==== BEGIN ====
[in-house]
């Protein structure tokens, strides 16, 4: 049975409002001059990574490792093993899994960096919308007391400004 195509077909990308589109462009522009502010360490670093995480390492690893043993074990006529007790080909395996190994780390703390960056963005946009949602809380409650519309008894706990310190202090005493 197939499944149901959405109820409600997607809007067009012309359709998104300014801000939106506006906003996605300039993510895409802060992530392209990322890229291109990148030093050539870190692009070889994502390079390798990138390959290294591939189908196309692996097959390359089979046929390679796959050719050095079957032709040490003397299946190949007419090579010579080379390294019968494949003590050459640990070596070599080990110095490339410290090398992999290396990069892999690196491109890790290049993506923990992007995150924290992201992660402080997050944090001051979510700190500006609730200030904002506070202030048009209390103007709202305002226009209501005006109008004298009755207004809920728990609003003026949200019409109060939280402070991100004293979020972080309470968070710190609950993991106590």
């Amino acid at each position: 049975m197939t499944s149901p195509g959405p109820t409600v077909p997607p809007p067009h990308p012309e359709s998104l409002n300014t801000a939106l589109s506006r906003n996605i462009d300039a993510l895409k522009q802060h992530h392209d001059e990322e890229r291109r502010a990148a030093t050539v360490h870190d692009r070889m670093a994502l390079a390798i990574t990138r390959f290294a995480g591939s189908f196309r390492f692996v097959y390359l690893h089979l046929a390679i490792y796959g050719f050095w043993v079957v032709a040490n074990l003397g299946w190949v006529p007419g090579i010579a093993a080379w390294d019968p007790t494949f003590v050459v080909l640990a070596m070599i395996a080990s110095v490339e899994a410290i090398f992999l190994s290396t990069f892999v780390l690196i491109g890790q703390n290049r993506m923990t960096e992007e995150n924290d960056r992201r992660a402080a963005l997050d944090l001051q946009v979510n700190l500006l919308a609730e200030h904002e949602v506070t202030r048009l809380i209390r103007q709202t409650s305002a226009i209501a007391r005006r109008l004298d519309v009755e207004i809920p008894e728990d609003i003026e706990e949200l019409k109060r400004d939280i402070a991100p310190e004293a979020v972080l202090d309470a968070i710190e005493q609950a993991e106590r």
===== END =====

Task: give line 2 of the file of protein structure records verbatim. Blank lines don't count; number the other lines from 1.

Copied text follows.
């Protein structure tokens, strides 16, 4: 049975409002001059990574490792093993899994960096919308007391400004 195509077909990308589109462009522009502010360490670093995480390492690893043993074990006529007790080909395996190994780390703390960056963005946009949602809380409650519309008894706990310190202090005493 197939499944149901959405109820409600997607809007067009012309359709998104300014801000939106506006906003996605300039993510895409802060992530392209990322890229291109990148030093050539870190692009070889994502390079390798990138390959290294591939189908196309692996097959390359089979046929390679796959050719050095079957032709040490003397299946190949007419090579010579080379390294019968494949003590050459640990070596070599080990110095490339410290090398992999290396990069892999690196491109890790290049993506923990992007995150924290992201992660402080997050944090001051979510700190500006609730200030904002506070202030048009209390103007709202305002226009209501005006109008004298009755207004809920728990609003003026949200019409109060939280402070991100004293979020972080309470968070710190609950993991106590």